Thomas White Global Investing
Argentina Stamp
August 21, 2009
A Postcard from the Americas
Argentina: Beef Crisis Creates Frustration


After years of growth, the Argentinian economy has plunged into recession, and although beef prices have been kept low, inflation has been rising steadily.

In the pubs of Buenos Aires, conversation flows are high, and in hushed tones, one topic dominates everybody’s talk. Argentina importing beef. The talk has fueled the prevailing pessimistic mood at the world-renowned Palermo agricultural show in the country’s capital. Argentina importing beef. A thought almost untenable in the minds of common Argentinians – soccer, beef and wine, these are the three measures of a good life for them. And if one of these staples of life falters, it is a sign of bad times. Starting with a crippling drought that played havoc with its wheat crop, Argentina now is grappling with the prospect of having to import beef from neighboring Uruguay.

Facing criticism is Argentine President Cristina Fernandez de Kirchner and her predecessor and husband, Nestor Kirchner. When faced with spiraling inflation and sky-high food prices, the President imposed price controls on food. The policies were popular with the poor as domestic prices of beef were kept low; but beef producers fumed, stifled by the export taxes. In 2006, Argentina exported one million tons of beef to a range of destinations. This year, exports will barely make it to 100,000 tons.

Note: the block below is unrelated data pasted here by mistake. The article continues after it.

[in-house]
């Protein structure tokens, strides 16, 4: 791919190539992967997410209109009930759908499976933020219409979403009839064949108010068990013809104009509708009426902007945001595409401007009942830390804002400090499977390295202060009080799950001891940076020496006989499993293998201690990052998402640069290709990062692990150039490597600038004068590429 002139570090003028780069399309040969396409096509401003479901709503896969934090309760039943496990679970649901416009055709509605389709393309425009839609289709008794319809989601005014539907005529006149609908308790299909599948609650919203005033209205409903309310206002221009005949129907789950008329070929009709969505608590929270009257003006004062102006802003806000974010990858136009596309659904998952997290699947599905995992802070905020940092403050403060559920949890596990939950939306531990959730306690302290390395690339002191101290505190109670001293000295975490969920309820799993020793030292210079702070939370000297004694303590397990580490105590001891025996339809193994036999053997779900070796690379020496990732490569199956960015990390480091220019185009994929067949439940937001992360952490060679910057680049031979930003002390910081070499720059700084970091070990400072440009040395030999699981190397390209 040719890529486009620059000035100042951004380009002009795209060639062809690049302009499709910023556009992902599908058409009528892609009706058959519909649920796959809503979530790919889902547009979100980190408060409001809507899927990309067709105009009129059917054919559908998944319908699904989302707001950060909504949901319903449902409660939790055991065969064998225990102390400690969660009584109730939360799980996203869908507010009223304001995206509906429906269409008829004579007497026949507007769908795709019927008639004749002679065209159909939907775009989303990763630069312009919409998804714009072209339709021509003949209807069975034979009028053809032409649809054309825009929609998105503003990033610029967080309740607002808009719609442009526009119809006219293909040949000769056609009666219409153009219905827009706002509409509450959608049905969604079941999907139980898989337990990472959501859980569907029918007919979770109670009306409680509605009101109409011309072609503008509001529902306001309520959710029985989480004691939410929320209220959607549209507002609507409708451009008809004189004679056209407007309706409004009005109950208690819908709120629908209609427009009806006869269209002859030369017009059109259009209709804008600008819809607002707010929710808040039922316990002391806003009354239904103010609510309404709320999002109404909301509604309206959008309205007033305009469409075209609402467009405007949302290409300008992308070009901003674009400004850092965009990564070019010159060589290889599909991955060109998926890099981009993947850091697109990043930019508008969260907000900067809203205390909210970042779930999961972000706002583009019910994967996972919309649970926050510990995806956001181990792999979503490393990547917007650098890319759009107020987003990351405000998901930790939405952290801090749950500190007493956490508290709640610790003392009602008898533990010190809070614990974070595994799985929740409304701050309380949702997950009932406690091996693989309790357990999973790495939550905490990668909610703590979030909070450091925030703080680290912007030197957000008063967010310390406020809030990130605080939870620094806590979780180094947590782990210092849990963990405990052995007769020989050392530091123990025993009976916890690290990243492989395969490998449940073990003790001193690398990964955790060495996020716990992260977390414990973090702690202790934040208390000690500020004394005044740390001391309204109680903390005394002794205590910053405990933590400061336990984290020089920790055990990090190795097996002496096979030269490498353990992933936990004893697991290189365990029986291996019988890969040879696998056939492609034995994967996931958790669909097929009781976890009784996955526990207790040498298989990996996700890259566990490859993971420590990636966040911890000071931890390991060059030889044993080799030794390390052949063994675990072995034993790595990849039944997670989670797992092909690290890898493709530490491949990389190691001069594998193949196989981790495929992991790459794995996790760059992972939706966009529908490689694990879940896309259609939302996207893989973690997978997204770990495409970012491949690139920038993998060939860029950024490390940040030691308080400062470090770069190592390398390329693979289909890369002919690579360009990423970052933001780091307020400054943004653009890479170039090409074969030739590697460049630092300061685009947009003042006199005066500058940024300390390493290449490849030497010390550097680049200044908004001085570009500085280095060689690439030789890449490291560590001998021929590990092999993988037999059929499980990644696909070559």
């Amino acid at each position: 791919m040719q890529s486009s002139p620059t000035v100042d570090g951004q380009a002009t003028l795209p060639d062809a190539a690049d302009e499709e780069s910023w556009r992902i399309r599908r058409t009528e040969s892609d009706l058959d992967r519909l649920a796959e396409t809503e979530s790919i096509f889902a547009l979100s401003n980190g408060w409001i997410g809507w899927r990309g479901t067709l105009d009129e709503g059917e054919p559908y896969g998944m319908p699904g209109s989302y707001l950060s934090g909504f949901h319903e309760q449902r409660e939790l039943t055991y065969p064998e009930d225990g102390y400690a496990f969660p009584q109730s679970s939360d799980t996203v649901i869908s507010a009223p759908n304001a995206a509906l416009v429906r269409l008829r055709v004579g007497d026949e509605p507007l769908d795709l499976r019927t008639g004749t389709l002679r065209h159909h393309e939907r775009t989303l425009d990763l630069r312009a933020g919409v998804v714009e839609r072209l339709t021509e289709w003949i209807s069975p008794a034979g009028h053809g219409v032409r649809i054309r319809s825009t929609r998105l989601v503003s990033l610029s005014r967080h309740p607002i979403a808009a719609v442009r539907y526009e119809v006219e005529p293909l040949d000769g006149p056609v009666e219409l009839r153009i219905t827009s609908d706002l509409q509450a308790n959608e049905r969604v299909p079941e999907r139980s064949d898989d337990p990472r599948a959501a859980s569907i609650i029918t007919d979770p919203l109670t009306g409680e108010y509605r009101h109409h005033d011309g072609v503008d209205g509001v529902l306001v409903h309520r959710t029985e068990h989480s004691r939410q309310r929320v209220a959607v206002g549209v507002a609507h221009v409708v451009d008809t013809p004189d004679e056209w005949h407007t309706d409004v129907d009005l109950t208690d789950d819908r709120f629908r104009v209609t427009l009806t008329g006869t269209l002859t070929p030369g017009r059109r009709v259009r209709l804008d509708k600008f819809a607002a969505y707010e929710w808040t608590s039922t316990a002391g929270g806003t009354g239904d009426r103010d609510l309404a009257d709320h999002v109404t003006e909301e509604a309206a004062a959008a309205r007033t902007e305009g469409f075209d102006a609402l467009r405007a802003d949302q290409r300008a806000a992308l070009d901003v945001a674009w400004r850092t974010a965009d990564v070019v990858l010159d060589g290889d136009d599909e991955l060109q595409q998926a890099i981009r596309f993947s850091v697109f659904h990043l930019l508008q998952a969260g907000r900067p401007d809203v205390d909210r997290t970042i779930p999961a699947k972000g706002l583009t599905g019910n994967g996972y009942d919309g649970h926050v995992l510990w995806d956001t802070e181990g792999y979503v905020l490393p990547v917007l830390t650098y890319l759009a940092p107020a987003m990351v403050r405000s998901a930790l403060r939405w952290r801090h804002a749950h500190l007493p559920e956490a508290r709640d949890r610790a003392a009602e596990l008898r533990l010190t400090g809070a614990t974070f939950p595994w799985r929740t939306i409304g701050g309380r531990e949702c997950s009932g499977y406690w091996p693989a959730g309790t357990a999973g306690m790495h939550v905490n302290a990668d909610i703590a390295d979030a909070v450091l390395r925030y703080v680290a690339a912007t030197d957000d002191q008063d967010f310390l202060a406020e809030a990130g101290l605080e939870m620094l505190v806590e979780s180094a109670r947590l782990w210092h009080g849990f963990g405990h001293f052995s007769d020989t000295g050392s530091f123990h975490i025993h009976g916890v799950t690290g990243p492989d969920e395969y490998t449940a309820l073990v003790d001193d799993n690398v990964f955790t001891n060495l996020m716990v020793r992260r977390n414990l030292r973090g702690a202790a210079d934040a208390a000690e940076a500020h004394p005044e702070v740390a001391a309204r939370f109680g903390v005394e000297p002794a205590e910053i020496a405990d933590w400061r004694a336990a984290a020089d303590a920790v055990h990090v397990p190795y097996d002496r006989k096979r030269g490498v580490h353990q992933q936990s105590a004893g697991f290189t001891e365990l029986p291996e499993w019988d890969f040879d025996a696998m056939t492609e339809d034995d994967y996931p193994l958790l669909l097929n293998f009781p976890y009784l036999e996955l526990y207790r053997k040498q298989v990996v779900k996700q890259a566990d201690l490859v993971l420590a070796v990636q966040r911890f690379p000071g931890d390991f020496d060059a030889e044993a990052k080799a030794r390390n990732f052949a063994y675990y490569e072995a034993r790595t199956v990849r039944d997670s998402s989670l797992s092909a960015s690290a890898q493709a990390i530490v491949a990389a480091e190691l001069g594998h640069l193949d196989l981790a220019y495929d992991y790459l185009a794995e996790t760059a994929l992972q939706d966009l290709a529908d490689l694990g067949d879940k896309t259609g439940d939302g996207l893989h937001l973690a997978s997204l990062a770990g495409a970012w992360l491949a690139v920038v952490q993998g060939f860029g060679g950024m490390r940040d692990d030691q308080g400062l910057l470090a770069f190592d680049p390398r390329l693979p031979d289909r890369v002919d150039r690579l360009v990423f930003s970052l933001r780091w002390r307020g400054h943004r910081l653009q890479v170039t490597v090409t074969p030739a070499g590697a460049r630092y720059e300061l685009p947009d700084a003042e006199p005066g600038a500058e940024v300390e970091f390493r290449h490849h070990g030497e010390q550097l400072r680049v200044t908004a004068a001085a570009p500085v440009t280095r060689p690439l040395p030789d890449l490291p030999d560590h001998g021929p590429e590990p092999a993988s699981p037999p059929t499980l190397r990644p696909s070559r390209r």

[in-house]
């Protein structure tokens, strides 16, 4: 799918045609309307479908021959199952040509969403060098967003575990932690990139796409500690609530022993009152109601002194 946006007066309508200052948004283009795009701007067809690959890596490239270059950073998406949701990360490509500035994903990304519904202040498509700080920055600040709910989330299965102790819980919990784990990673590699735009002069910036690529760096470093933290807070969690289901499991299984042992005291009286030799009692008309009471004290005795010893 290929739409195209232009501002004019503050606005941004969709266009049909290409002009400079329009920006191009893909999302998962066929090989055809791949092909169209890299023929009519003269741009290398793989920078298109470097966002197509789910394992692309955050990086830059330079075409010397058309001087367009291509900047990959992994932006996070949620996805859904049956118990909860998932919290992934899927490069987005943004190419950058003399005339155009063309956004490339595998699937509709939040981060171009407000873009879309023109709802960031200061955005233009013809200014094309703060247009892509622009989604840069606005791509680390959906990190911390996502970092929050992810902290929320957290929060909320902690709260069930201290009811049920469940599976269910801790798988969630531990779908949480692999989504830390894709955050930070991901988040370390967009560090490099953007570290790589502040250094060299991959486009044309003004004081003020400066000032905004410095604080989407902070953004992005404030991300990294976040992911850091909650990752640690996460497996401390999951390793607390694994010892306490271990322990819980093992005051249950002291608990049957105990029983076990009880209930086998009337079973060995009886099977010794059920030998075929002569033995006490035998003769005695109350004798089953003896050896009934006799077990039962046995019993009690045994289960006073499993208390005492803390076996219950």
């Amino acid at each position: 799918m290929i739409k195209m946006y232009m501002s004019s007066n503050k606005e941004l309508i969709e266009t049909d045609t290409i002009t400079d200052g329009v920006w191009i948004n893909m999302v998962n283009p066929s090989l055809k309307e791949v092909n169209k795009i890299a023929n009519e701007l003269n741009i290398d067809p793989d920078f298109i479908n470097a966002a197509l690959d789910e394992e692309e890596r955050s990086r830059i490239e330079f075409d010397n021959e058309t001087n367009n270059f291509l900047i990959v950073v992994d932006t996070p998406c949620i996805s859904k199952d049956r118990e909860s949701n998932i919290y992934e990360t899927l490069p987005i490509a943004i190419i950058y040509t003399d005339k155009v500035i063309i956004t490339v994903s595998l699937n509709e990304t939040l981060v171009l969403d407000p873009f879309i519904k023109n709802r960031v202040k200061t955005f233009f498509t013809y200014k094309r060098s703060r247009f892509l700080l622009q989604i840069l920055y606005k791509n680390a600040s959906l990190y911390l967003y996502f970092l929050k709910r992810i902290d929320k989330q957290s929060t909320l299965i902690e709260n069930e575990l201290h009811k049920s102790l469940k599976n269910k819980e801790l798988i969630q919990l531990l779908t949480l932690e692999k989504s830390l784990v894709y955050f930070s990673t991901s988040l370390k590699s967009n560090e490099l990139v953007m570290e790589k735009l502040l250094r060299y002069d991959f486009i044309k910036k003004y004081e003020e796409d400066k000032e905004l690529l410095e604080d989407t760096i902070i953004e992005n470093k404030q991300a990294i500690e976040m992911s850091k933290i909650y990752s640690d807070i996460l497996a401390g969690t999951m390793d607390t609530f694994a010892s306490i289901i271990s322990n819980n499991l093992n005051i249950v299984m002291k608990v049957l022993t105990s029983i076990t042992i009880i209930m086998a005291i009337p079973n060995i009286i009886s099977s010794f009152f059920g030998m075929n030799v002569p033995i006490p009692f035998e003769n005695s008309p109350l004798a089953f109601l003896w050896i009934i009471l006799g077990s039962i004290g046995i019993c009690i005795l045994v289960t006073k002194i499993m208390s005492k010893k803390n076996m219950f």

Which leads to the unthinkable question uppermost on everyone’s minds: would Argentina finally have to import beef?

The country is the highest consumer of beef in the world, with each Argentinian consuming about 150 pounds of beef a year. Uruguayans follow, clocking a distant second. Beef producers acknowledge that demand remains strong but government policies have stymied growth this year. Kirchner’s government suffered a severe setback in recent mid-term elections as farmers vented their fury over the government’s commodity-export taxes. Kirchner on her part insists that her goal in keeping the taxes high was to provide economic stability and keep inflation within manageable limits. Official inflation figures, which are hovering at just around 2.7% in the first half of the year, are barely trusted in Argentina, and unofficial figures estimate the rate to be as high as 7%. All this paints the picture of an economy simmering in unrest, and with popularity ratings sliding, it appears that Kirchner is desperate to arrest the slump.

There may be one silver lining among the clouds, though. With soybeans hardly being the staple diet of Argentinians, the government left that sector virtually untaxed and many desperate farmers are cutting herd sizes and instead planting soybeans. Between 1994 and 2004, it is estimated that the total land in Argentina under soybean cultivation grew by 236%, reflecting global demand for biofuels as environmentally sustainable energy sources. Consequently, Argentina became a top soybean producing and exporting nation, reaping the benefit from its vast expanses of land. It is now estimated that over 60% of Argentine farmland is now used for soybean cultivation. Still, this only means that there is less land available for grazing cattle or the cultivation of grains like wheat.

The Argentinian government has indicated that it may relax the strict export limits following an increase in beef supply. But is too little too late? Already, competitors like Brazil and Uruguay have risen to the ranks of the top beef producers. With Argentina facing a recession and a currently unpopular government, the country might just have to solve its internal problems soon before the unthinkable becomes reality.

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